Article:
Publish in ASCD Express
Published every two weeks, ASCD Express, launched in fall 2005, seeks to give a new generation of educators in the United States and around the world the practical information they need to be the best-informed in the field.
Because of the nature of the web and the demands made on typical educators—too much information and too little time to read it—ASCD Express seeks brief, practical content (articles of about 600 words; multimedia no longer than 10 minutes).
We welcome research-based submissions as well as your own examples from the classroom and advice about how to adapt successful strategies or overcome challenges, whether as a teacher, administrator, or specialist.
Read our list of upcoming themes, and consider publishing in ASCD Express. When submitting articles, please write the issue theme in the subject line of your e-mail.
denotes a theme that corresponds to an issue of Educational Leadership.
September 11: Motivation Matters
Motivated students learn at high levels, even when they start with knowledge or skill gaps. We know, for instance, that when teachers create an engaging curriculum, students will persist in the most challenging courses. Yet many students are unmotivated. Perhaps they feel that the work is too hard or too easy, that their own skills or styles aren't valued, that what they're studying isn't connected to their life goals or passions. This issue will consider how teachers can spark inner motivation in all students—from near drop-outs to high fliers to those sliding by in the middle. How can we change curriculum, instructional approaches, grading, and classroom culture to engage more students in learning?
September 25: Tools for a New School Year
Next year will be different. You're taking experiences from this year and translating them into a game plan for next year. You're seeking out professional reading, training, online resources, or a colleague that will help prepare and support you for next year's challenges. We want to know what aspect of your practice you're fine-tuning over the summer break and what resources are taking you to the next level. Looking back on the school year, what was lacking and what sustained you? What do you need to start next year right?
October 9: Instruction That Sticks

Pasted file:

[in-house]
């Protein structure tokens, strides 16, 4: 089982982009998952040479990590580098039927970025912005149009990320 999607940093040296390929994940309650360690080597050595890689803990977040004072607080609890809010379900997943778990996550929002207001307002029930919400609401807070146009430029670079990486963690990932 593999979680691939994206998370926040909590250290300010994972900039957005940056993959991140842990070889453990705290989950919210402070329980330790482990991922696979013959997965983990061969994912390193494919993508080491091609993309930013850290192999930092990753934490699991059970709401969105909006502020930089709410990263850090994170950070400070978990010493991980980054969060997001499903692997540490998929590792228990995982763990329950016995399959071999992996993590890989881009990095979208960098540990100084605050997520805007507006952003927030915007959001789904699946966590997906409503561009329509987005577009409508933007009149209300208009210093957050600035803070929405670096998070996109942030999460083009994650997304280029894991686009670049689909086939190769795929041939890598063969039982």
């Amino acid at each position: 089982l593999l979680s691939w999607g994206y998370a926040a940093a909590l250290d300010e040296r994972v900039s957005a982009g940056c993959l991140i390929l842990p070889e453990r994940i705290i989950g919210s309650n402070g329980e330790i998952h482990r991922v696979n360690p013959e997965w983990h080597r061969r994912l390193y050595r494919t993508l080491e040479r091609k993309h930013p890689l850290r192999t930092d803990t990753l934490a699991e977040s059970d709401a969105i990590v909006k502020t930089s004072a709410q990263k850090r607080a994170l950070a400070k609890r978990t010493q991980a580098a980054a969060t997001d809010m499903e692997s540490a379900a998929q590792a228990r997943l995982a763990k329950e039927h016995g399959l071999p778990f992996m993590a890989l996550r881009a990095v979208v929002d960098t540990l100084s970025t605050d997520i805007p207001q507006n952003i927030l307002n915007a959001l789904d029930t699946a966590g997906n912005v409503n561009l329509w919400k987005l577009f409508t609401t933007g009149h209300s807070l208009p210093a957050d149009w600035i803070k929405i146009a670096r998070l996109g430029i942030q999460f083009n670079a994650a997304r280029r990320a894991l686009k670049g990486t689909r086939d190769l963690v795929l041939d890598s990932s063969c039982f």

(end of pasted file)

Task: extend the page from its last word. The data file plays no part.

Good teachers know the importance of effective teaching strategies. But how do you know when a strategy is working, when it's not, and how to make adjustments? What do research and professional experience say about which strategies are most effective in raising student achievement? This issue will explore these questions and will include articles examining a variety of classroom instructional strategies, such as project-based learning, reciprocal teaching, inquiry-driven learning, group learning, direct instruction, backward planning, mastery learning, differentiated instruction, and timely feedback. How can teachers implement these strategies in ways that produce the richest learning for their students?
October 23: Managing Messy Learning
Project-based learning is a paradox. It can be the platform for deep immersion in interesting problems or topics, but it can also be wildly unwieldy to conduct. Sometimes depth is sacrificed for the sake of manageability, and the result falls short of the profound learning you’d hoped students would experience. With the mix of learners and the resource limitations in a typical classroom (namely, time), what are the secret ingredients for designing meaningful and manageable project-based learning? How do you align tasks to learning targets? What are the processes and routines that release responsibility to students to work autonomously on a project over time? How is assessment different when students work in groups? How have you partnered with other teachers or organizations to create interdisciplinary units, and what are the keys to keep such partnerships running smoothly? And, finally, why is project-based learning worth doing? How does it positively disrupt traditional templates for teaching and learning?
Submissions due: August 1, 2014
November 13: Talking and Listening in Class